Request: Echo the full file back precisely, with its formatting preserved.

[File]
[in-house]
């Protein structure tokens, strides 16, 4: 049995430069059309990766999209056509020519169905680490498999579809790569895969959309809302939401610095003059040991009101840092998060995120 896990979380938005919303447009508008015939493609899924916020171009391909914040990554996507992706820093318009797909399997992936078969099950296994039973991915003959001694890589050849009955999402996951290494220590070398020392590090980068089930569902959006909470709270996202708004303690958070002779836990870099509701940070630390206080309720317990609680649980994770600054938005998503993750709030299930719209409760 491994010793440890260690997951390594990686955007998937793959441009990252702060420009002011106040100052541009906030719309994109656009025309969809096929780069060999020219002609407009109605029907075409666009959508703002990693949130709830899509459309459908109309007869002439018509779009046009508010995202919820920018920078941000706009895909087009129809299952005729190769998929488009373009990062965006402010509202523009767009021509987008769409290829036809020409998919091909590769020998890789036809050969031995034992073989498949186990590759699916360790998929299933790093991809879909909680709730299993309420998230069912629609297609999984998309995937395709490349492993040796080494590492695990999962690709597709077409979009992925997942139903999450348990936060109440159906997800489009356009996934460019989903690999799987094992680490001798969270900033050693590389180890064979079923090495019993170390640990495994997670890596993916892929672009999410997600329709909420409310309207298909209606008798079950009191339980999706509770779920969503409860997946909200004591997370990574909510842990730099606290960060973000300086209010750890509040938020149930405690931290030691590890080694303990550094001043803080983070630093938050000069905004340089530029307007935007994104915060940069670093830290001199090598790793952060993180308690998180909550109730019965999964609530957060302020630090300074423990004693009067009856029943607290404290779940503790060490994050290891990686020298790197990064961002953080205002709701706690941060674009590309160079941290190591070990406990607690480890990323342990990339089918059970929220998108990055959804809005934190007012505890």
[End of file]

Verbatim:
[in-house]
């Protein structure tokens, strides 16, 4: 049995430069059309990766999209056509020519169905680490498999579809790569895969959309809302939401610095003059040991009101840092998060995120 896990979380938005919303447009508008015939493609899924916020171009391909914040990554996507992706820093318009797909399997992936078969099950296994039973991915003959001694890589050849009955999402996951290494220590070398020392590090980068089930569902959006909470709270996202708004303690958070002779836990870099509701940070630390206080309720317990609680649980994770600054938005998503993750709030299930719209409760 491994010793440890260690997951390594990686955007998937793959441009990252702060420009002011106040100052541009906030719309994109656009025309969809096929780069060999020219002609407009109605029907075409666009959508703002990693949130709830899509459309459908109309007869002439018509779009046009508010995202919820920018920078941000706009895909087009129809299952005729190769998929488009373009990062965006402010509202523009767009021509987008769409290829036809020409998919091909590769020998890789036809050969031995034992073989498949186990590759699916360790998929299933790093991809879909909680709730299993309420998230069912629609297609999984998309995937395709490349492993040796080494590492695990999962690709597709077409979009992925997942139903999450348990936060109440159906997800489009356009996934460019989903690999799987094992680490001798969270900033050693590389180890064979079923090495019993170390640990495994997670890596993916892929672009999410997600329709909420409310309207298909209606008798079950009191339980999706509770779920969503409860997946909200004591997370990574909510842990730099606290960060973000300086209010750890509040938020149930405690931290030691590890080694303990550094001043803080983070630093938050000069905004340089530029307007935007994104915060940069670093830290001199090598790793952060993180308690998180909550109730019965999964609530957060302020630090300074423990004693009067009856029943607290404290779940503790060490994050290891990686020298790197990064961002953080205002709701706690941060674009590309160079941290190591070990406990607690480890990323342990990339089918059970929220998108990055959804809005934190007012505890």